Chronic Pain

Dr. Erin Crossman, ND

Pain is one of the top reasons for visiting a primary care practitioner. It manifests in many forms and is a very personal thing. Sometimes it is hard to distinguish the root of your pain as it can be so intertwined with strong emotions and physical sensations, especially when dealing with chronic pain. Although, explaining pain completely through a tissue-based model is outdated.

 

When discussing pain, there are many contributing factors. The more classic biological explanation involves nociception but that is just one contributor. Nociceptors are free nerve endings with receptors for temperature, movement, and chemicals. They carry information to the brain when a tissue is presented with something potentially dangerous. In the past nociceptors have been labeled as pain receptors. However, this is misleading because even though some sort of nociception is commonly involved in pain, activation of nociceptors are not sufficient or even necessary for pain. There must be other contributors, the experience of pain is multifactorial.

 

Inflammatory mediators made by your immune system contribute to pain in part by modulating nociception. When inflammatory mediators are released, it makes the nociceptor more excitable (often called peripheral sensitization). When you have an initial injury an inflammatory process takes over; you typically experience swelling, redness, and pain. Inflammation as a short term healing process is an essential mechanism for tissue repair. Inflammation can also become a chronic, dysregulated issue where it is no longer healing and contributes to sensitizing the body to pain.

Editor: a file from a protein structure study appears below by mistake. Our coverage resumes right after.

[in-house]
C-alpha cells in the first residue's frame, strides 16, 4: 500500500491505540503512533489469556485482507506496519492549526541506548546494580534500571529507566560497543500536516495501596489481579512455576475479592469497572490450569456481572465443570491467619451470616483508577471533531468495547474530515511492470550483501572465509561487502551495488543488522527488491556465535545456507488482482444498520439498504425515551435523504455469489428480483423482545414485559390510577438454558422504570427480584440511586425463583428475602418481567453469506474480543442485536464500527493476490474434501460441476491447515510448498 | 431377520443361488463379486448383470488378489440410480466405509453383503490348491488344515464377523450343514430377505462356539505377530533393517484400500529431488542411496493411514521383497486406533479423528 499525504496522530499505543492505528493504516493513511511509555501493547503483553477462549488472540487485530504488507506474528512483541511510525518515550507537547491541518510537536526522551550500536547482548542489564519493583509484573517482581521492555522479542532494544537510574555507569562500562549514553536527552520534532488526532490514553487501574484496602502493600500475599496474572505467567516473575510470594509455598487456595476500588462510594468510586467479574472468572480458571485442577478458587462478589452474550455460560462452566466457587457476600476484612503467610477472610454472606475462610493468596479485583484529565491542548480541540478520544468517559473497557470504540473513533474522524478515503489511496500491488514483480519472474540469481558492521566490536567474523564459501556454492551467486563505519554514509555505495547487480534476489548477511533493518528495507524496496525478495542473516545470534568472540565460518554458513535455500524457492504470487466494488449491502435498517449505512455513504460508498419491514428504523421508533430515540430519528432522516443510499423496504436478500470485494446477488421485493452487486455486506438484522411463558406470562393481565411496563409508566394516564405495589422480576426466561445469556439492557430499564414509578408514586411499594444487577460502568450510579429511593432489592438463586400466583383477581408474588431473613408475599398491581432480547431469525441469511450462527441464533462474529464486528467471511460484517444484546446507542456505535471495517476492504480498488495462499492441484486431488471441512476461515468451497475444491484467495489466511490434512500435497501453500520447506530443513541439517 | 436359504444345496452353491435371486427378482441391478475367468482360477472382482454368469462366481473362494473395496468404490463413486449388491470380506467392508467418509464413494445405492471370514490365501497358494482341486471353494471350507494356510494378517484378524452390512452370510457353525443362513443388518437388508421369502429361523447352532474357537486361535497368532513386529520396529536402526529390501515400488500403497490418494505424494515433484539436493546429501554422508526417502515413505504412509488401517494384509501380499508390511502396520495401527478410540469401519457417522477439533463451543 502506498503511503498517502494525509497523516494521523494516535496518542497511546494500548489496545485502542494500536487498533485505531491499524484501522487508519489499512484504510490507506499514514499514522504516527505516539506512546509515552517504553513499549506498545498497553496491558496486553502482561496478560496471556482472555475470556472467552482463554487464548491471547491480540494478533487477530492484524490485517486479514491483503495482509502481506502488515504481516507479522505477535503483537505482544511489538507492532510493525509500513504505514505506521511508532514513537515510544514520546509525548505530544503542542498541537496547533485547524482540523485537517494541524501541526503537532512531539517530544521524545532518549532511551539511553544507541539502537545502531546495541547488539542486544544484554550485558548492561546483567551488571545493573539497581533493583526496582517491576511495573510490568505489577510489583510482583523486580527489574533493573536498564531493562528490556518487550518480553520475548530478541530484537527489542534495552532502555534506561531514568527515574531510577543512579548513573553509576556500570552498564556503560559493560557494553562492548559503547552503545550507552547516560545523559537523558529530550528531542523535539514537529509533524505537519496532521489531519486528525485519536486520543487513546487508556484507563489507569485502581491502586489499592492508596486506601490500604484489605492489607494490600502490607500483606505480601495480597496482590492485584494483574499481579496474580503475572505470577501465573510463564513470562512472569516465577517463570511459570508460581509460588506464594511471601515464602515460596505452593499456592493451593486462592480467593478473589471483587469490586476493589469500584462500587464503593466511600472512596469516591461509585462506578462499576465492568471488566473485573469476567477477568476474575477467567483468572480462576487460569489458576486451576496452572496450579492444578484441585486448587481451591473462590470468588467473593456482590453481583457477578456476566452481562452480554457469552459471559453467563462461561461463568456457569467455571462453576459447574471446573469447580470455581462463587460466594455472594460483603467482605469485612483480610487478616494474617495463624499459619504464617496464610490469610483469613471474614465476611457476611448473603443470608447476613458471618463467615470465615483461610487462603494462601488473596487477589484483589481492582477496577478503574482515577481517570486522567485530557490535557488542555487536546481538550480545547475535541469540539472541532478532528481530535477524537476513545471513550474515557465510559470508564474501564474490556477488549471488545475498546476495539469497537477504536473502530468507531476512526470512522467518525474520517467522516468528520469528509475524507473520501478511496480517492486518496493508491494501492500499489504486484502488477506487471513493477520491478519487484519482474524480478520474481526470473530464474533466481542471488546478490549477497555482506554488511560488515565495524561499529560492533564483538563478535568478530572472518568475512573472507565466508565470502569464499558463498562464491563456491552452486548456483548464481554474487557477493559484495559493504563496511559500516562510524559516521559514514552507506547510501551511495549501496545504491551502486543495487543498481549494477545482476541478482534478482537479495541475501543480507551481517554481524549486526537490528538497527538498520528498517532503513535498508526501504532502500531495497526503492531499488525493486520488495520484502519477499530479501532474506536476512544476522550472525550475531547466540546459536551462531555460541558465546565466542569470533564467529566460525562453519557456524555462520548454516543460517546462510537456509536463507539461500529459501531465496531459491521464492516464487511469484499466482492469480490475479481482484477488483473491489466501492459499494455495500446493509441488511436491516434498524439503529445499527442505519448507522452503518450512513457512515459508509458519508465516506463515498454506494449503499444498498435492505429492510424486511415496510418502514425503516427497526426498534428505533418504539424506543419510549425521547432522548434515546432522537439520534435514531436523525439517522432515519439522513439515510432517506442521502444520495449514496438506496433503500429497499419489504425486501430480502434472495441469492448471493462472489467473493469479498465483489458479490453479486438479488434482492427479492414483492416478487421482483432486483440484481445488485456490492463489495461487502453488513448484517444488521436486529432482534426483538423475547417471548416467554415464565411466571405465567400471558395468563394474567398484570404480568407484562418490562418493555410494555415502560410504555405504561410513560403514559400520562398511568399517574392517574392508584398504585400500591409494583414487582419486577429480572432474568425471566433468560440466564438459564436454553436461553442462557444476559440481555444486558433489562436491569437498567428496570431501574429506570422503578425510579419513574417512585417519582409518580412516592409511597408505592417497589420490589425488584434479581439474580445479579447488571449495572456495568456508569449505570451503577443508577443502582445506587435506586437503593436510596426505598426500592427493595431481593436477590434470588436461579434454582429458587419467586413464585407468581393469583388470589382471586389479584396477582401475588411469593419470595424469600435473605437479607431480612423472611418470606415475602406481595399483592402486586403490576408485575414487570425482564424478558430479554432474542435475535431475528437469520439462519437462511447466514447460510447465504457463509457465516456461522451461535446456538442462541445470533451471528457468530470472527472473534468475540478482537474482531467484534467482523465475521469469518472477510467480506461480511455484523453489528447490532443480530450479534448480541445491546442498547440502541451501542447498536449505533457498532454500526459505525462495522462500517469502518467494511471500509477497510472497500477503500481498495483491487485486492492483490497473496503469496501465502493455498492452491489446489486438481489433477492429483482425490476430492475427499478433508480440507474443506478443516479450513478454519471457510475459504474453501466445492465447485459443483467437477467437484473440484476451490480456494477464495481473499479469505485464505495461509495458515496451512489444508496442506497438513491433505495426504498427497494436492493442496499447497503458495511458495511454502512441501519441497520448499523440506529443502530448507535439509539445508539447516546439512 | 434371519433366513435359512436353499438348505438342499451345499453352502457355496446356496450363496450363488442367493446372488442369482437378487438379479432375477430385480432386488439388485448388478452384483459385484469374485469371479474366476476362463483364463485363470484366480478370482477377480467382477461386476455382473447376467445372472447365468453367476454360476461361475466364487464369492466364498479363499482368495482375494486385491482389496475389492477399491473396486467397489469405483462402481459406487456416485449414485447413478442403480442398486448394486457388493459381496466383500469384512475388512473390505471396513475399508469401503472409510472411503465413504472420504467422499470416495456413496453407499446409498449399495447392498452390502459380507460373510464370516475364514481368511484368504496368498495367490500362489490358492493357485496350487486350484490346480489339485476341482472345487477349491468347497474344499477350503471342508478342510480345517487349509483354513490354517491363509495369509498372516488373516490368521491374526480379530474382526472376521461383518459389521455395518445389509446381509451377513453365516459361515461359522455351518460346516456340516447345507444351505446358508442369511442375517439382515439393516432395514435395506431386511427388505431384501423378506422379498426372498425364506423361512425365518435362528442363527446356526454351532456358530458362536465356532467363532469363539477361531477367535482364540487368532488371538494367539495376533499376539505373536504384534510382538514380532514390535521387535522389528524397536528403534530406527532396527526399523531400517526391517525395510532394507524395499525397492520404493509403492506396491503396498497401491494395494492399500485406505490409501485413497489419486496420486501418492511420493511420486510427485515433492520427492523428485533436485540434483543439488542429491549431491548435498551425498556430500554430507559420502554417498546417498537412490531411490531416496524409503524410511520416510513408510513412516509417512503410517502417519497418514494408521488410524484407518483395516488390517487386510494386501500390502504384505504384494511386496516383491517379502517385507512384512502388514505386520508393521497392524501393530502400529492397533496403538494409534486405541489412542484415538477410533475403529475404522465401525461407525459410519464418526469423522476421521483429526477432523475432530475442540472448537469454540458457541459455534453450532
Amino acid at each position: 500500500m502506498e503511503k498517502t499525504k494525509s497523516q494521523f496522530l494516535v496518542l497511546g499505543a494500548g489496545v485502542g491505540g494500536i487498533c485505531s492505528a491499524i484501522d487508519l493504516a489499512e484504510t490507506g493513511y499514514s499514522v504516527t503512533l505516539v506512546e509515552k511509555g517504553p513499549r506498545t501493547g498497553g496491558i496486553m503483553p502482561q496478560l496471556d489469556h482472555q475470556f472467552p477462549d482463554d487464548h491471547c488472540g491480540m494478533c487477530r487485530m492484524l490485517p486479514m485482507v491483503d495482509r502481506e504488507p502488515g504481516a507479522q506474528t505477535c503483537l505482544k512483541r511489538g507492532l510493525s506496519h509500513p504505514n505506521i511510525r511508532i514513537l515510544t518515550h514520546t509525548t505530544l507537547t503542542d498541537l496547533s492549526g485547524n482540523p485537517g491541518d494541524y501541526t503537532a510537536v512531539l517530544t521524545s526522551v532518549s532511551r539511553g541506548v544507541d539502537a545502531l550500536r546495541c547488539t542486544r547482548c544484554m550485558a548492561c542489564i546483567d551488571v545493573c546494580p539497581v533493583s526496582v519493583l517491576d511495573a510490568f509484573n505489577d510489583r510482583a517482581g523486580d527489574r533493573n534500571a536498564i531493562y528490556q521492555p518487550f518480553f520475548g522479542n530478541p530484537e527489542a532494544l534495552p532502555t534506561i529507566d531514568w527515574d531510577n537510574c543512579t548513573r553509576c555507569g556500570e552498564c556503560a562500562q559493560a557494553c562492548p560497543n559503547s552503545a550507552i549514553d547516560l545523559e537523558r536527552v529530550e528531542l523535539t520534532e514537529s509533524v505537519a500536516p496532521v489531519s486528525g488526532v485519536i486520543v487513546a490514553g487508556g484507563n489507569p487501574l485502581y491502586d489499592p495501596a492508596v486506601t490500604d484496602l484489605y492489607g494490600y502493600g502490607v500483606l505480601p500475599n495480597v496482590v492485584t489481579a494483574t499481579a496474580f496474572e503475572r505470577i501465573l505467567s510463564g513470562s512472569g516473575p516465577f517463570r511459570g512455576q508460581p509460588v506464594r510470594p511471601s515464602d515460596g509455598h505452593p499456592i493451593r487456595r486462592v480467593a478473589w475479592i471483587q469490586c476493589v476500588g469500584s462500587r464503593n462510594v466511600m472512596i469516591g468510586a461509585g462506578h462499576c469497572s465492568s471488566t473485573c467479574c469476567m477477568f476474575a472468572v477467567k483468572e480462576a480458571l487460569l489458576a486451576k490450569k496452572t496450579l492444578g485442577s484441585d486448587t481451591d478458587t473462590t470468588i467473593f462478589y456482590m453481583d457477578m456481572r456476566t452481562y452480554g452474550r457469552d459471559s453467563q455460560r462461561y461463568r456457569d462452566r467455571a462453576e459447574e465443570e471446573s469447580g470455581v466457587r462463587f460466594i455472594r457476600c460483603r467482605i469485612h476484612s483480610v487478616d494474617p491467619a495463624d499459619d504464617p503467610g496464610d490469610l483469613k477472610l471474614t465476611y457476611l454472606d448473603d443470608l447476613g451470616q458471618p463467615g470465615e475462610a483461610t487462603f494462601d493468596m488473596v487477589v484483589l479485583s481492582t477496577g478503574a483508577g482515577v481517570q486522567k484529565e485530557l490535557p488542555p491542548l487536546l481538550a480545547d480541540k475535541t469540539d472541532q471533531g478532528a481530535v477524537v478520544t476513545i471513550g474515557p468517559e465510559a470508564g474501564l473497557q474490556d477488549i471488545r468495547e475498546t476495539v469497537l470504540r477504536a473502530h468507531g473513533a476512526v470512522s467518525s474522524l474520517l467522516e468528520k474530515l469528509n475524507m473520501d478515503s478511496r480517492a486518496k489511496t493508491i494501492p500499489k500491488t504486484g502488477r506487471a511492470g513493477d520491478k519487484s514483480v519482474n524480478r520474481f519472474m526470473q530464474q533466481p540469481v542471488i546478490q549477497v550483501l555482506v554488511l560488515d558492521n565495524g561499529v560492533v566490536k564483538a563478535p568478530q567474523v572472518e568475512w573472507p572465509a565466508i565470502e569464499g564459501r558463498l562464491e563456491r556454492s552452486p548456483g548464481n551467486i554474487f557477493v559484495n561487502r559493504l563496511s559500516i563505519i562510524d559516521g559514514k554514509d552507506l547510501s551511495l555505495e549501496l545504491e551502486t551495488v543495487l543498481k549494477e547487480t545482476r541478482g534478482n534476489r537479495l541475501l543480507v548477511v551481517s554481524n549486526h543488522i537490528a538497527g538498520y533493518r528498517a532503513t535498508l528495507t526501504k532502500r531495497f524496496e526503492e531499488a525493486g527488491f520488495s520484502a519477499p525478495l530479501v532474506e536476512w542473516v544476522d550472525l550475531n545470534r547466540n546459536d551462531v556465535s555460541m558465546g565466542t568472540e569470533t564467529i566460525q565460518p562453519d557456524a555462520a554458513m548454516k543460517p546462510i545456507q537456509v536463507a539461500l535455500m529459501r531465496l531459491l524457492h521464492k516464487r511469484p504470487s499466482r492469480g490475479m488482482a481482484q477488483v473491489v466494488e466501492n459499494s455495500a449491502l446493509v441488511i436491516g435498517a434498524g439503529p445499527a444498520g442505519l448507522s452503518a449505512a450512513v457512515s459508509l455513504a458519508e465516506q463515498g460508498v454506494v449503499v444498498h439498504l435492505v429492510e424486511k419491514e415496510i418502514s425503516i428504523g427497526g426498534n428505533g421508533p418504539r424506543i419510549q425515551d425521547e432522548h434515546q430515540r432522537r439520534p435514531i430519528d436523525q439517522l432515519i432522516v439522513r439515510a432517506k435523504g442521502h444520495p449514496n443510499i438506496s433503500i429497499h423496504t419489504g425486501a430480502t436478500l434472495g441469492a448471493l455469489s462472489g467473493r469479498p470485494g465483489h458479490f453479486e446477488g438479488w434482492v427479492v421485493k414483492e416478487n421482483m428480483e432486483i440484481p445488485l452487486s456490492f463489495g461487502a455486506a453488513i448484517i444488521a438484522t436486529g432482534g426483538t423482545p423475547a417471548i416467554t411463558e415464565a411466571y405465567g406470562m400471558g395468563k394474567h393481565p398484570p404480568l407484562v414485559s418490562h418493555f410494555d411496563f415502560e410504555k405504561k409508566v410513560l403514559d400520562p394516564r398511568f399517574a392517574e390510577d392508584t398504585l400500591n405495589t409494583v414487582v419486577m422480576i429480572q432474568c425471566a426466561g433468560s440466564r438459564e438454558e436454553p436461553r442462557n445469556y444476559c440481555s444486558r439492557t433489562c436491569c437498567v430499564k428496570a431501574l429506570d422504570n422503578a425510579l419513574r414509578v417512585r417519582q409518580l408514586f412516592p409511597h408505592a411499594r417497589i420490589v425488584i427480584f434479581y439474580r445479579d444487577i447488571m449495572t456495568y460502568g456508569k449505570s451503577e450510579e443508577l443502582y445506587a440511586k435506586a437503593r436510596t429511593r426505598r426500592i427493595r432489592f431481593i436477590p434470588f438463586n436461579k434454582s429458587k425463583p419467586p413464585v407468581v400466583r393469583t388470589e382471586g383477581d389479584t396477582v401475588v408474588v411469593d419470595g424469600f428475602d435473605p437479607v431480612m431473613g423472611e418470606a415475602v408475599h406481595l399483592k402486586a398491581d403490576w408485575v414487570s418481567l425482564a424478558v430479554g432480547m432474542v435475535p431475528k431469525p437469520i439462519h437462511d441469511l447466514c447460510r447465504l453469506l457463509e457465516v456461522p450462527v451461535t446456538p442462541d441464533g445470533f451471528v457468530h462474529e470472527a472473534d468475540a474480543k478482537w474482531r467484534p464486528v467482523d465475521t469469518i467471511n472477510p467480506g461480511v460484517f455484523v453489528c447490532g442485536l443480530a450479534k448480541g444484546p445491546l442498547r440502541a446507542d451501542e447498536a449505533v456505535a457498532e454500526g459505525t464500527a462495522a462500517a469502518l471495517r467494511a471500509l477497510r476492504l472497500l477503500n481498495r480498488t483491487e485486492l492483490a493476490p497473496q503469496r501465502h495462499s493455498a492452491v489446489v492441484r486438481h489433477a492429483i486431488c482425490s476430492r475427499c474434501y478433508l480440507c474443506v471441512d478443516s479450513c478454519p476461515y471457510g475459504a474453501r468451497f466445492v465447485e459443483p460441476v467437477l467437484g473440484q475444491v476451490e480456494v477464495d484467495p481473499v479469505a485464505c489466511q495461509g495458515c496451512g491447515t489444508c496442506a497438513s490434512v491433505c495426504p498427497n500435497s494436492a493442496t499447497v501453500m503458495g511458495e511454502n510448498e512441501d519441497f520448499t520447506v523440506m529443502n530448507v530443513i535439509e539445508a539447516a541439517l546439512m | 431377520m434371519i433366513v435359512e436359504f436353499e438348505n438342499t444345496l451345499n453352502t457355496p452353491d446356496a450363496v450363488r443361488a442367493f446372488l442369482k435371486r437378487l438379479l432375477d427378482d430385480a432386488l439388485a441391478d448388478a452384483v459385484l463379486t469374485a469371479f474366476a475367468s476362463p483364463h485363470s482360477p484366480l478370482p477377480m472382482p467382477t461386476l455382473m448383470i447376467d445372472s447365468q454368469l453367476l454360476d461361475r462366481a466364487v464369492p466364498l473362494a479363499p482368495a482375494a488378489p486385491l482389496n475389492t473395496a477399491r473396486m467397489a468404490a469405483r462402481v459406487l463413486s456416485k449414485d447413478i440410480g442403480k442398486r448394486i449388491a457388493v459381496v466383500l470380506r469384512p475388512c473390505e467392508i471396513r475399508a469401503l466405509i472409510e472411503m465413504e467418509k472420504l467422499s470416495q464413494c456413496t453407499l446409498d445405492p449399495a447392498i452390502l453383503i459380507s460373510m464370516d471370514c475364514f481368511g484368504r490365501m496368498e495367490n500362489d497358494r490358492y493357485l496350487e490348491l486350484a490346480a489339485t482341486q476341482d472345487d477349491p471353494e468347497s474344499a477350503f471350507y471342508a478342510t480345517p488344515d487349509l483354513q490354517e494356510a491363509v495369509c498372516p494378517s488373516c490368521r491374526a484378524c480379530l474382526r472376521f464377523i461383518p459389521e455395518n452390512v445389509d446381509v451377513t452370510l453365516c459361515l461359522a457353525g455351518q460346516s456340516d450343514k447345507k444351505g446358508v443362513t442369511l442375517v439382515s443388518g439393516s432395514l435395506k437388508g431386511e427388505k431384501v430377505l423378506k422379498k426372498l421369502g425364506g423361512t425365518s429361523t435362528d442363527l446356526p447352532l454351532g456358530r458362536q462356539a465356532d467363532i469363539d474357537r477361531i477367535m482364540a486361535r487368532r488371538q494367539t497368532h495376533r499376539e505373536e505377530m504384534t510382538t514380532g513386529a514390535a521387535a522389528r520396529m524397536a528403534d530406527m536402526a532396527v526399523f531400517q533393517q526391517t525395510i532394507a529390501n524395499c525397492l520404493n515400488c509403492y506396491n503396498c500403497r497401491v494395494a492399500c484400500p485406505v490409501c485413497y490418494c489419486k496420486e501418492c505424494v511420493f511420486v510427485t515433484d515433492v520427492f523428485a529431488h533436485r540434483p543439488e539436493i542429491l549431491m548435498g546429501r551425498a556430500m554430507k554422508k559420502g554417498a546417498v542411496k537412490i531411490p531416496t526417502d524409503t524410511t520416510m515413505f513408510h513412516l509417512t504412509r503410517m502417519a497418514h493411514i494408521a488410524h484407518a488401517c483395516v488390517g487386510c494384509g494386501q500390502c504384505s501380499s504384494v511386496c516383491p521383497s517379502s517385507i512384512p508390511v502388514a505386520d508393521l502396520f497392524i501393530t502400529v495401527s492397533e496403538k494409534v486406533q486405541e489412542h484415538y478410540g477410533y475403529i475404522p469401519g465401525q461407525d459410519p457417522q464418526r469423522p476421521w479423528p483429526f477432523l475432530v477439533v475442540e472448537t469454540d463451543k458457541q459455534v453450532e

Pain is more complex than just damage to tissues. You can have tissue damage without pain – have you ever had a bruise and wondered where it came from? And you can have pain without tissue damage – approximately 30 percent of pain patients show no signs of inflammation or physical injury.

 

Think of pain as a warning signal, although, as mentioned above, the severity of your pain doesn’t always relate to the amount of damaged tissue. Also as pain persists, such as in states of chronic pain, there is less and less of a relationship between pain and the state of the tissue. This abnormal processing can begin in less than seven days after injury. Pain is processed in the brain; how you perceive pain is a learned process. Developing abnormal chronic pain reactions evolve when the mind and body maintain a state of alarm and begin to develop unnecessary warning signals. You can have pain without any physical stimuli, however your brain treats it the same. The longer you experience pain, the better your spinal cord becomes at sending the signals of danger to your brain, even if there is no danger in the tissue. In addition, the longer that warning alarm is going off, it will wake the neighbours, being the surrounding tissues, and these will also become sensitized. Soon the alarm system will become so heightened it may be like a car alarm going off from a gust of wind.

 

When discussing pain, it is especially important to address stress and an individual’s mental and emotional state while focusing on altering views about pain. Pain is highly correlated with stress and emotional distress. Two main hormones related to stress and our “fight or flight” responses are cortisol and epinephrine (also called adrenaline). Consider when heat or a mechanical stimulus activates a nociceptor. If that stimulus is now gone, but there is enough epinephrine around, the nociceptor doesn’t need to be stimulated from temperature or pressure and the warning signal can be activated entirely from the epinephrine.